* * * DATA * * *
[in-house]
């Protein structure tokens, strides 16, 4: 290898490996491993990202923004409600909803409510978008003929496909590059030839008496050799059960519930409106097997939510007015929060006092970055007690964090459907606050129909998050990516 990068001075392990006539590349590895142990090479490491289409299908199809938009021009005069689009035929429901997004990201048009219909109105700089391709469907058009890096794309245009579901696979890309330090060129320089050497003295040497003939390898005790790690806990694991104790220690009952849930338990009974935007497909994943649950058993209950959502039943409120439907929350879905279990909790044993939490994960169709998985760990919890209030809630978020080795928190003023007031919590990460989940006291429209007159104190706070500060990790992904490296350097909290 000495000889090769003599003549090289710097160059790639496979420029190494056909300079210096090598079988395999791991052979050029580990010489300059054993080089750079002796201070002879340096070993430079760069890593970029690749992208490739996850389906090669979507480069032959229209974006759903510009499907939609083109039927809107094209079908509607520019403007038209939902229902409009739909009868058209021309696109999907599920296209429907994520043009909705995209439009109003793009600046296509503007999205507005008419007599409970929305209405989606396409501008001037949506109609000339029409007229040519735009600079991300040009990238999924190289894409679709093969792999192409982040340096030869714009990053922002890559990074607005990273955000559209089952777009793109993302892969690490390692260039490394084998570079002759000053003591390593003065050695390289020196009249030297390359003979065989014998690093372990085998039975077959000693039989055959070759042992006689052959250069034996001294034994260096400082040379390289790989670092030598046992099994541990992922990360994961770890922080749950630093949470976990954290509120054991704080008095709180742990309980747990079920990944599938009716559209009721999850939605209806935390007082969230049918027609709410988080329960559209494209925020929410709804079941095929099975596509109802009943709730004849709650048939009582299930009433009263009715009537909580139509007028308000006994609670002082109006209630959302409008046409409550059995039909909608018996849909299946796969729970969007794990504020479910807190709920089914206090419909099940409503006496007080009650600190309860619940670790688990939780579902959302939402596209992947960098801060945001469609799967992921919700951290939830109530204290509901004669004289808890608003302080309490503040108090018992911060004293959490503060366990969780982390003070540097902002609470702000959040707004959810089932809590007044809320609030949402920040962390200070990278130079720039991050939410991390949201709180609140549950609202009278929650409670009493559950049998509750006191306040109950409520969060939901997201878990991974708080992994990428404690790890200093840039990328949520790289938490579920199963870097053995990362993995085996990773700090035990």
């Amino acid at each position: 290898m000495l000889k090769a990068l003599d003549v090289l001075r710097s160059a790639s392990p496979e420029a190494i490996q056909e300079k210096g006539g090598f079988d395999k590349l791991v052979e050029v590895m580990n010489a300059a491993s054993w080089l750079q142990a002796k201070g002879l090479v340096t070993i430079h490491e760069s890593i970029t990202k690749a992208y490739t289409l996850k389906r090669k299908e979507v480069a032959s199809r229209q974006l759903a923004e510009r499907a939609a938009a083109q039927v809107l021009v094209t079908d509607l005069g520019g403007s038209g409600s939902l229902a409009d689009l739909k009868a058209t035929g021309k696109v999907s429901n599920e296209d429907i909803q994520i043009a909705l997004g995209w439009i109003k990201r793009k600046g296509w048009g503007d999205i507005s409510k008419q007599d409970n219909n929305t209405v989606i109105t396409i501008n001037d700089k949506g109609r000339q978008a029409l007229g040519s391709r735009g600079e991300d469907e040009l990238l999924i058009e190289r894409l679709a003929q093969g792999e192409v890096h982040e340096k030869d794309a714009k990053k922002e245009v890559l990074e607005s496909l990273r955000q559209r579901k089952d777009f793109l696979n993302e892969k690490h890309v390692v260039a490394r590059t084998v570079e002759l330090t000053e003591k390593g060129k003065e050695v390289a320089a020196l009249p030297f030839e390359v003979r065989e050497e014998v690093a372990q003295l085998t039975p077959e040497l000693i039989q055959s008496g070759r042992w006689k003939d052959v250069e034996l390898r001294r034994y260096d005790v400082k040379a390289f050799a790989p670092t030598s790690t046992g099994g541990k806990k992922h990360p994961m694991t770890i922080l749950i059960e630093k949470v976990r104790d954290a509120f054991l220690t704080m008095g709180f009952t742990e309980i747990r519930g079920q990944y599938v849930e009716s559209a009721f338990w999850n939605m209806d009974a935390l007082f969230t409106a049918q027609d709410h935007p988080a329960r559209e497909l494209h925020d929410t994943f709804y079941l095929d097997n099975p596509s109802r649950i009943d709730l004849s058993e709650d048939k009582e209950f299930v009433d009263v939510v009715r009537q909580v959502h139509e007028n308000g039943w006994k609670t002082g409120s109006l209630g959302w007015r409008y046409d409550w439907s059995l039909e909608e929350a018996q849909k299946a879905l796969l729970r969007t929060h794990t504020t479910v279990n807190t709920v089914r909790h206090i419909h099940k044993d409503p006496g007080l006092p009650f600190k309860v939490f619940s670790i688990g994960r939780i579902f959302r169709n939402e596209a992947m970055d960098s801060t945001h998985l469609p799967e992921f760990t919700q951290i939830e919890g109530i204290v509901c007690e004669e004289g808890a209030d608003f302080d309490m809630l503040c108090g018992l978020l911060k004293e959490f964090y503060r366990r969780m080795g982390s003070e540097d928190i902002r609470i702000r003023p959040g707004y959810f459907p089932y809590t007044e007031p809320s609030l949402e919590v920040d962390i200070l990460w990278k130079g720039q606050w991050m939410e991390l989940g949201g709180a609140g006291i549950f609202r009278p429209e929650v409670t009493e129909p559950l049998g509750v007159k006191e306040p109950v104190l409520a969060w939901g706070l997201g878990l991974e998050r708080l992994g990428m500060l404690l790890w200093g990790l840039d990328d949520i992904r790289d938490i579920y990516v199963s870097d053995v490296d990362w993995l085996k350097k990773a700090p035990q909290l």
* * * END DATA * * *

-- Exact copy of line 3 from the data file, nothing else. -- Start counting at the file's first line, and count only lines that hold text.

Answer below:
């Amino acid at each position: 290898m000495l000889k090769a990068l003599d003549v090289l001075r710097s160059a790639s392990p496979e420029a190494i490996q056909e300079k210096g006539g090598f079988d395999k590349l791991v052979e050029v590895m580990n010489a300059a491993s054993w080089l750079q142990a002796k201070g002879l090479v340096t070993i430079h490491e760069s890593i970029t990202k690749a992208y490739t289409l996850k389906r090669k299908e979507v480069a032959s199809r229209q974006l759903a923004e510009r499907a939609a938009a083109q039927v809107l021009v094209t079908d509607l005069g520019g403007s038209g409600s939902l229902a409009d689009l739909k009868a058209t035929g021309k696109v999907s429901n599920e296209d429907i909803q994520i043009a909705l997004g995209w439009i109003k990201r793009k600046g296509w048009g503007d999205i507005s409510k008419q007599d409970n219909n929305t209405v989606i109105t396409i501008n001037d700089k949506g109609r000339q978008a029409l007229g040519s391709r735009g600079e991300d469907e040009l990238l999924i058009e190289r894409l679709a003929q093969g792999e192409v890096h982040e340096k030869d794309a714009k990053k922002e245009v890559l990074e607005s496909l990273r955000q559209r579901k089952d777009f793109l696979n993302e892969k690490h890309v390692v260039a490394r590059t084998v570079e002759l330090t000053e003591k390593g060129k003065e050695v390289a320089a020196l009249p030297f030839e390359v003979r065989e050497e014998v690093a372990q003295l085998t039975p077959e040497l000693i039989q055959s008496g070759r042992w006689k003939d052959v250069e034996l390898r001294r034994y260096d005790v400082k040379a390289f050799a790989p670092t030598s790690t046992g099994g541990k806990k992922h990360p994961m694991t770890i922080l749950i059960e630093k949470v976990r104790d954290a509120f054991l220690t704080m008095g709180f009952t742990e309980i747990r519930g079920q990944y599938v849930e009716s559209a009721f338990w999850n939605m209806d009974a935390l007082f969230t409106a049918q027609d709410h935007p988080a329960r559209e497909l494209h925020d929410t994943f709804y079941l095929d097997n099975p596509s109802r649950i009943d709730l004849s058993e709650d048939k009582e209950f299930v009433d009263v939510v009715r009537q909580v959502h139509e007028n308000g039943w006994k609670t002082g409120s109006l209630g959302w007015r409008y046409d409550w439907s059995l039909e909608e929350a018996q849909k299946a879905l796969l729970r969007t929060h794990t504020t479910v279990n807190t709920v089914r909790h206090i419909h099940k044993d409503p006496g007080l006092p009650f600190k309860v939490f619940s670790i688990g994960r939780i579902f959302r169709n939402e596209a992947m970055d960098s801060t945001h998985l469609p799967e992921f760990t919700q951290i939830e919890g109530i204290v509901c007690e004669e004289g808890a209030d608003f302080d309490m809630l503040c108090g018992l978020l911060k004293e959490f964090y503060r366990r969780m080795g982390s003070e540097d928190i902002r609470i702000r003023p959040g707004y959810f459907p089932y809590t007044e007031p809320s609030l949402e919590v920040d962390i200070l990460w990278k130079g720039q606050w991050m939410e991390l989940g949201g709180a609140g006291i549950f609202r009278p429209e929650v409670t009493e129909p559950l049998g509750v007159k006191e306040p109950v104190l409520a969060w939901g706070l997201g878990l991974e998050r708080l992994g990428m500060l404690l790890w200093g990790l840039d990328d949520i992904r790289d938490i579920y990516v199963s870097d053995v490296d990362w993995l085996k350097k990773a700090p035990q909290l």